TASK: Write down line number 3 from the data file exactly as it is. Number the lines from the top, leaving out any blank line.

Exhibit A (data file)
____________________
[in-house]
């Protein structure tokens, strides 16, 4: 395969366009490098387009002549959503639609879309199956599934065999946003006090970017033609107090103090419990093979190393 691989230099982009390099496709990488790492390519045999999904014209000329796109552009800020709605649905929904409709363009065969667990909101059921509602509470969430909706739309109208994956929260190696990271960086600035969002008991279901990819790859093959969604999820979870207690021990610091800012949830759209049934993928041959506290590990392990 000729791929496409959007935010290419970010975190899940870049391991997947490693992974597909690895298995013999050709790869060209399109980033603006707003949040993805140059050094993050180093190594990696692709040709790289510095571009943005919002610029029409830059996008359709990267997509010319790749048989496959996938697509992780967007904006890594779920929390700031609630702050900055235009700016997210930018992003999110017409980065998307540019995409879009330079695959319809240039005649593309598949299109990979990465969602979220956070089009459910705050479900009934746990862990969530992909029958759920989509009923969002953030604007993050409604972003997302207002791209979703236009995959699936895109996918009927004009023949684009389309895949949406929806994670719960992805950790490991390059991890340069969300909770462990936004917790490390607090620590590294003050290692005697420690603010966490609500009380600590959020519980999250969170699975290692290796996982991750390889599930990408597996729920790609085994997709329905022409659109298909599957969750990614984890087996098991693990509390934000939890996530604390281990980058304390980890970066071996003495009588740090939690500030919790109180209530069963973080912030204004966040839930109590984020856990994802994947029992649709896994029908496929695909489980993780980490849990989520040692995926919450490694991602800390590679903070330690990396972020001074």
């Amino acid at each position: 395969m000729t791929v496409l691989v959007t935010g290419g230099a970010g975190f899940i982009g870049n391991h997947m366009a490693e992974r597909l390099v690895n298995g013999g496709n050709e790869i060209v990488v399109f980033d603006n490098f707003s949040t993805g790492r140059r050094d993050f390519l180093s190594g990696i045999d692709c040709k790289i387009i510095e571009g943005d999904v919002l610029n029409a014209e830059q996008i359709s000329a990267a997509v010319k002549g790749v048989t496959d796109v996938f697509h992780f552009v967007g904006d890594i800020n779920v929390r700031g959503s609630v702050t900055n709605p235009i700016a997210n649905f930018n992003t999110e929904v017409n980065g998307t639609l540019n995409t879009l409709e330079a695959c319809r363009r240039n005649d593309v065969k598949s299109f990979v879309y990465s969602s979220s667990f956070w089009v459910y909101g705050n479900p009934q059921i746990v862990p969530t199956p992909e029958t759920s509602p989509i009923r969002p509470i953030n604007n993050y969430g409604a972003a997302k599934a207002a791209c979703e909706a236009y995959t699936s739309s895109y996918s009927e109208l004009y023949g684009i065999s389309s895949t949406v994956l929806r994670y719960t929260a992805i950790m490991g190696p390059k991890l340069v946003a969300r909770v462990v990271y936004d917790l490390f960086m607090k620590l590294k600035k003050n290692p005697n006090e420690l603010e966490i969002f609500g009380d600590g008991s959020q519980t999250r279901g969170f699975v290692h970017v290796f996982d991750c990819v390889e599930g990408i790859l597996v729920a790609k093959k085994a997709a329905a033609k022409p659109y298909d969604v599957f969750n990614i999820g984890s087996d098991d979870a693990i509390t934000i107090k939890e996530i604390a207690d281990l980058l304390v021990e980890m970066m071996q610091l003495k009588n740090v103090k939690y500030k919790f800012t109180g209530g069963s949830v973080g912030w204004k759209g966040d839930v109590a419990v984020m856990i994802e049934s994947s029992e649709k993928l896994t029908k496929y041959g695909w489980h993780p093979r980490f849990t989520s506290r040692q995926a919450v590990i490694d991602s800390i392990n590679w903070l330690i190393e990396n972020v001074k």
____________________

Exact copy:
């Amino acid at each position: 395969m000729t791929v496409l691989v959007t935010g290419g230099a970010g975190f899940i982009g870049n391991h997947m366009a490693e992974r597909l390099v690895n298995g013999g496709n050709e790869i060209v990488v399109f980033d603006n490098f707003s949040t993805g790492r140059r050094d993050f390519l180093s190594g990696i045999d692709c040709k790289i387009i510095e571009g943005d999904v919002l610029n029409a014209e830059q996008i359709s000329a990267a997509v010319k002549g790749v048989t496959d796109v996938f697509h992780f552009v967007g904006d890594i800020n779920v929390r700031g959503s609630v702050t900055n709605p235009i700016a997210n649905f930018n992003t999110e929904v017409n980065g998307t639609l540019n995409t879009l409709e330079a695959c319809r363009r240039n005649d593309v065969k598949s299109f990979v879309y990465s969602s979220s667990f956070w089009v459910y909101g705050n479900p009934q059921i746990v862990p969530t199956p992909e029958t759920s509602p989509i009923r969002p509470i953030n604007n993050y969430g409604a972003a997302k599934a207002a791209c979703e909706a236009y995959t699936s739309s895109y996918s009927e109208l004009y023949g684009i065999s389309s895949t949406v994956l929806r994670y719960t929260a992805i950790m490991g190696p390059k991890l340069v946003a969300r909770v462990v990271y936004d917790l490390f960086m607090k620590l590294k600035k003050n290692p005697n006090e420690l603010e966490i969002f609500g009380d600590g008991s959020q519980t999250r279901g969170f699975v290692h970017v290796f996982d991750c990819v390889e599930g990408i790859l597996v729920a790609k093959k085994a997709a329905a033609k022409p659109y298909d969604v599957f969750n990614i999820g984890s087996d098991d979870a693990i509390t934000i107090k939890e996530i604390a207690d281990l980058l304390v021990e980890m970066m071996q610091l003495k009588n740090v103090k939690y500030k919790f800012t109180g209530g069963s949830v973080g912030w204004k759209g966040d839930v109590a419990v984020m856990i994802e049934s994947s029992e649709k993928l896994t029908k496929y041959g695909w489980h993780p093979r980490f849990t989520s506290r040692q995926a919450v590990i490694d991602s800390i392990n590679w903070l330690i190393e990396n972020v001074k």